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A documentary with appearances by Jay-Z, DMX, Method Man, Redman, Beanie Sigel, Memphis Bleek, Ja Rule, DJ Clue, Amil
Directed by Chris Fiore
No website

IN SHORT: Only for rap aficionados of the stars. [Rated R for strong language, nudity and drug content.]

We don't normally sit down to screen documentaries but those of you that have read the History of Cranky know that we do have a background in the music business. Rock radio, to be specific, though we were clued in to artists like Grandmaster Flash long before his first twelve inchers achieved commercial distribution, this circa 1982 or '83. We liked what we heard and we also had a feeling deep down in our guts that rock 'n' roll was about to meet its match. Then hip-hop became rap became gangsta rap became an excuse to rip off (or "sample") other musician's work without paying for it, in true gangster form. Not to mention taking a turn towards lyrics that were sexist, racist, violent, homophobic, you name it. Rap was altogether repulsive and, as we knew in our gut that it would happen, rock 'n' roll rolled over and died.

Well, thanks to a pale faced no talent calling himself Vanilla Ice, the sampled musicians started getting paid. We still didn't like almost anything else about rap but friends far more liberal than us insisted that we'd never given rap music a fair shake. So, with complete ignorance of who the hell Jay-Z, Method Man, Redman, Beanie Sigel, Memphis Bleek, JA Rule, DJ Clue or Amil were (we knew DMX from his film work) we sat down for the filmed behind the scenes look at 1999's Hard Knock Life tour, called Backstage, knowing that all these films contain a good hunk of concert material.

Silly me. Backstage is exactly what it says it is, a behind the scenes look at the booze, the dope, the boasting, the politics -- the tour, a joint action of Island Def Jam and Roc-A-Fella Records -- and backstabbing features samples of the live performances rather than full fledged songs. As such, it is the equivalent of a "making of" promo video that gets slapped onto a DVD as additional material. Having worked on those things I can report that they're mere puff pieces to get the faces of the producers (etc.) out in front of the public. Here, the execs at Roc-A-Fella get to bitch about the execs at Def Jam giving away free Def Jam jackets to the Roc-A-Fella artists, the first step towards an out and out steal of the act, dontcha know. Other than that, we learn that hip hop artists are not that different from rock 'n' roll artists, with voices that get just as slurry and incomprehensible when stoned and who enjoy groupies that flash or sneak off to service the stars in the bathroom, or both.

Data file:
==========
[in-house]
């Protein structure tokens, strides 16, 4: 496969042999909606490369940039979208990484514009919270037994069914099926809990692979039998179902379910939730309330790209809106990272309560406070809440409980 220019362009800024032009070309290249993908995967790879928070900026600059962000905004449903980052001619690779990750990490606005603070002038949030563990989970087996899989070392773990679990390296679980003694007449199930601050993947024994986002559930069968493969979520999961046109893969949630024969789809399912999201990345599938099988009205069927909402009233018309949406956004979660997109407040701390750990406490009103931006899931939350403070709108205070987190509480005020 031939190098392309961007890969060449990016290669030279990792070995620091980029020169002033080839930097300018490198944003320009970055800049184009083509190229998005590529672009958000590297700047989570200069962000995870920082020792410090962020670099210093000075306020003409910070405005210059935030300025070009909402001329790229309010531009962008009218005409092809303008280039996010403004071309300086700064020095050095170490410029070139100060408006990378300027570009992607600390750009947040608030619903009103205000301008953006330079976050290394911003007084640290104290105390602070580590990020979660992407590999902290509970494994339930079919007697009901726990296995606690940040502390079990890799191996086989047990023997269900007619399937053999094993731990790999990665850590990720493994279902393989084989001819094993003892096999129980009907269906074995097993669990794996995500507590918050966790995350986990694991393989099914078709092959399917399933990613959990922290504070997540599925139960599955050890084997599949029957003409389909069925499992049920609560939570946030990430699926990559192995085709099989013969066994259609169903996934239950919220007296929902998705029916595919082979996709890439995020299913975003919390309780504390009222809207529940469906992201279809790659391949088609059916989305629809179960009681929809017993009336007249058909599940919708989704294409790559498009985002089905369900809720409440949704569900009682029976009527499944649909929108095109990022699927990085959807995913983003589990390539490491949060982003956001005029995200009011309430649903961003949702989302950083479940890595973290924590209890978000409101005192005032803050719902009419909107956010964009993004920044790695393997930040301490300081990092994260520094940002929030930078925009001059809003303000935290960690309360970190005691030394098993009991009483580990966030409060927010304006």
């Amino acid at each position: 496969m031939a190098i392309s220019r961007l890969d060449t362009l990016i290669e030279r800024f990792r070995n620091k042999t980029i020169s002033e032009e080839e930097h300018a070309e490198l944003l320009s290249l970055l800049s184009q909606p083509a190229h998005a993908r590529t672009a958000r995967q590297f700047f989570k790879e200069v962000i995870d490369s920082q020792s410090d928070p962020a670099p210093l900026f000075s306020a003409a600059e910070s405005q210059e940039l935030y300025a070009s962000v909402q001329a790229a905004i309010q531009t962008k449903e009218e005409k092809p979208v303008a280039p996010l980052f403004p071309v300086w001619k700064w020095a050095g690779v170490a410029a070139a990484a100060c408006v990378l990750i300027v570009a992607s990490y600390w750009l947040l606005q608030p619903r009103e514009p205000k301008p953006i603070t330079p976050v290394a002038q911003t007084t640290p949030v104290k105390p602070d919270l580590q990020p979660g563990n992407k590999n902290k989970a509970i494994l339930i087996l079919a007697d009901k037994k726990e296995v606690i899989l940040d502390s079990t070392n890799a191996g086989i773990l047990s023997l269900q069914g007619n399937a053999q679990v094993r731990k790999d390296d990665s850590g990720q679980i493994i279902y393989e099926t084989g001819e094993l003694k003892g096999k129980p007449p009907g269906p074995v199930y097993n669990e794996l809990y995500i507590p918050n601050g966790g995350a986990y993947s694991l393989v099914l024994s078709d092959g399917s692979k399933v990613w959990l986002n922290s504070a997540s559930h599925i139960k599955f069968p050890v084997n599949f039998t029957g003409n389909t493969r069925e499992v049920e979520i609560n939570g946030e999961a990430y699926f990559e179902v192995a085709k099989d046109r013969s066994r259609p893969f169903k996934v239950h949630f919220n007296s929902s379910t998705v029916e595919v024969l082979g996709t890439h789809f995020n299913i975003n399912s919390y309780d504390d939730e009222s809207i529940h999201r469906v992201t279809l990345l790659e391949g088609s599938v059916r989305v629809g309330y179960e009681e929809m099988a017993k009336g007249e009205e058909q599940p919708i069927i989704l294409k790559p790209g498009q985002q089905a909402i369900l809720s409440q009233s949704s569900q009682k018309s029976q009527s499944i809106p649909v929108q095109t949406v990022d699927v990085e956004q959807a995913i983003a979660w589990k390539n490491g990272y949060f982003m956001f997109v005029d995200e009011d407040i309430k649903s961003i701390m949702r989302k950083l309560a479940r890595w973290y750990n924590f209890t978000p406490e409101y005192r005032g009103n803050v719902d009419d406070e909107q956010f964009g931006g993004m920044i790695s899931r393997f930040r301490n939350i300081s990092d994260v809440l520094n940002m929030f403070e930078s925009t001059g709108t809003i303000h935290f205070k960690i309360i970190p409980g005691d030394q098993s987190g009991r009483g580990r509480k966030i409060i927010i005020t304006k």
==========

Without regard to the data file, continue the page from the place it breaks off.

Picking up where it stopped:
Short of knowing these artists before you walk in the door, in which case you may feel as if you've gotten to know them even better, there's nothing here of any appeal to us ignoramuses who don't care for the music and even less to convince us that we're wrong about our feelings.

To talk the talk, I'm too old for this [expletive deleted].

On average, a first run movie ticket will run you Eight Bucks. Were Cranky able to set his own price to Backstage, he would have paid...


A mother[expletive deleted] waste of our time.

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